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As part of the 2022 Federal Budget, the Department of Finance announced its intention to establish a new tax free First Home Savings Account (FHSA) as a means to allow prospective first-time home buyers to save up to $40,000 tax-free towards the purchase of their first home. Similar to with an RRSP, eligible contributions (subject to annual contribution limits) are tax-deductible, however, qualifying withdrawals to purchase a first home are non-taxable. As of April 1, 2023 you can now apply with your bank to open a new FHSA account.

The following are some key points on how to access and benefit from this new registered savings account:

How to Apply

To open an FHSA, you must be a qualifying individual. You are a qualifying individual if you meet all of the following requirements at the time the account is opened:

  • You are an individual who is a resident of Canada for tax purposes

  • You are between the ages of 18 and 70 as of December 31 of the year the account is opened

  • You are a first-time home buyer (you or your spouse or common law partner have not previously owned or co-owned a qualifying home)

Qualifying individuals can open an FHSA through an FHSA issuer such as a bank, credit union, or a trust or insurance company. Your issuer will advise you on the types of FHSAs and the qualified investments they can contain.

You can have more than one FHSA at any given time, but in order to avoid unintended tax consequences, the total amount you can contribute to all of your FHSAs and transfer from your RRSPs to all your FHSAs in a calendar year cannot be more than your FHSA participation room for that year.


How to Contribute to Your FHSA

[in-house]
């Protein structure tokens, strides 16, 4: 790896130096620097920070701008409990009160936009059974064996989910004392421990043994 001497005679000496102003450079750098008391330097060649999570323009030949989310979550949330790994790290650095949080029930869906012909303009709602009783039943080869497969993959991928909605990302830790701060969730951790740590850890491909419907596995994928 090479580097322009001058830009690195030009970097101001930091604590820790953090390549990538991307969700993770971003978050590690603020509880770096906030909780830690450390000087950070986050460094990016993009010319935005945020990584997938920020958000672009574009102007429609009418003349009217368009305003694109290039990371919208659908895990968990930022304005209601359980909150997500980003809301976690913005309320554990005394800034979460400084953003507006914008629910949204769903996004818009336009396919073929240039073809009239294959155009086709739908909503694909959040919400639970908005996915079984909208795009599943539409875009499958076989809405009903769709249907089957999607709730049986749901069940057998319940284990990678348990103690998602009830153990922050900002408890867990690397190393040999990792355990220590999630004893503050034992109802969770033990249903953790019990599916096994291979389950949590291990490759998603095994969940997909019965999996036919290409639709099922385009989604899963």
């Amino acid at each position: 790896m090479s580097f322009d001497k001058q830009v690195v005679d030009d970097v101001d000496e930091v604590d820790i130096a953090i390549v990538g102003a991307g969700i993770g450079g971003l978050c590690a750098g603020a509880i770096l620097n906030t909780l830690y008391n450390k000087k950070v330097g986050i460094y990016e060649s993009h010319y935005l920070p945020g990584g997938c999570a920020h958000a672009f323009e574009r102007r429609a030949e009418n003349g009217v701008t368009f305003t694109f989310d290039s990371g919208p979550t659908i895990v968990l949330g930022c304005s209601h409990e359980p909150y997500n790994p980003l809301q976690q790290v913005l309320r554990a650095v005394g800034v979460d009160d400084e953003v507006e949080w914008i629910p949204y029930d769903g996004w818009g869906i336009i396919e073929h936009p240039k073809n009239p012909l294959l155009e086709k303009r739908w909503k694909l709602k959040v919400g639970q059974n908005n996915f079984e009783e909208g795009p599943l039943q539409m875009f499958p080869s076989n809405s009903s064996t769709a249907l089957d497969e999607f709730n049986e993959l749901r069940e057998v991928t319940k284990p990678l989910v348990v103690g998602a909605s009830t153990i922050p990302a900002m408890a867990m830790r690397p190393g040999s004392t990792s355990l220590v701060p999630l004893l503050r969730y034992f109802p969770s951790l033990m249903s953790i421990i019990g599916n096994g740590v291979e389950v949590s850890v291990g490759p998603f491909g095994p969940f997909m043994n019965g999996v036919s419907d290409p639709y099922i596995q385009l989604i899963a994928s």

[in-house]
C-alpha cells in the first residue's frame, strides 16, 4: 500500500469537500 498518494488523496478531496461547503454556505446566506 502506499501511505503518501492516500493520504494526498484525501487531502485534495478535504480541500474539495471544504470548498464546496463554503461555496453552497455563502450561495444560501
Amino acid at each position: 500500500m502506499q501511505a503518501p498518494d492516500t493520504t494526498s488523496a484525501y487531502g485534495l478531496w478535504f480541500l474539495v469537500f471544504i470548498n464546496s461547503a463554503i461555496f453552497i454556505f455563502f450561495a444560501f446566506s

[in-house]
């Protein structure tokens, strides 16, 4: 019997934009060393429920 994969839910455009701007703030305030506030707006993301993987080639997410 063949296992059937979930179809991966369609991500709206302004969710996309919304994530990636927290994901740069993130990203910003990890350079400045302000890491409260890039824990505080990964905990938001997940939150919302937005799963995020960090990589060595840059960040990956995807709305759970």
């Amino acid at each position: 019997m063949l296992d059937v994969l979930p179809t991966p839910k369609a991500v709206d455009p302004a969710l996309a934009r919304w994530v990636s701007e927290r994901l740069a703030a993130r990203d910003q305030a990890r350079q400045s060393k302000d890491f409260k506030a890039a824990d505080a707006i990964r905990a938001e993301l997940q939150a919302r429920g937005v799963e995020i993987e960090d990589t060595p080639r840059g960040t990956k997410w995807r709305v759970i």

Your FHSA participation room for the year is the maximum amount that you can contribute to your FHSAs or transfer from your registered retirement savings plans (RRSPs) to your FHSAs in the year without creating an excess FHSA amount.

The lifetime limit for contributions made to all FHSA accounts for the same individual is a maximum of $40,000. The limit for FHSA contributions in the year that you open your first FHSA account is a maximum of $8,000 (future annual limits to be announced at a later date).

You can carry forward your unused FHSA participation room at the end of the year, up to a maximum of $8,000, to use in the following year. This amount is referred to as your FHSA carryforward. Any FHSA carryforward will be included in the calculation of your FHSA participation room for the year.

Unlike RRSPs, contributions that you make to your FHSAs during the first 60 days of the year are not deductible on your previous year’s income tax and benefit return. You also cannot claim a tax deduction for any FHSA contributions that you make after your first qualifying withdrawal.


Transfers Between a FHSA and Other Registered Accounts

Generally, you can transfer property from your RRSPs to your FHSAs without any immediate tax consequences, as long as it is a direct transfer and does not exceed your unused FHSA participation room at the time of the transfer.

Similarly, you will be allowed to transfer property from one of your FHSAs to another FHSA, or to your RRSPs or RRIFs without any immediate tax consequences, as long as it is a direct transfer and you do not have an excess FHSA amount.

To complete a direct transfer between your FHSA and other registered accounts you must fill out a transfer form and give it to your financial institution.


Tax on Excess FHSA Contributions

You will have an excess FHSA amount if the total of your contributions to your FHSAs and transfers from your registered retirement savings plans (RRSPs) to your FHSAs in a year are more than your FHSA participation room for that year.

Generally, you have to pay a tax of 1% per month on the highest excess FHSA amount in that month. You will continue to pay the monthly 1% tax until the excess FHSA amount is eliminated. Your excess FHSA amount will be reduced or eliminated by your new FHSA participation room (on January 1 of the following year), or by removing amounts from your FHSAs.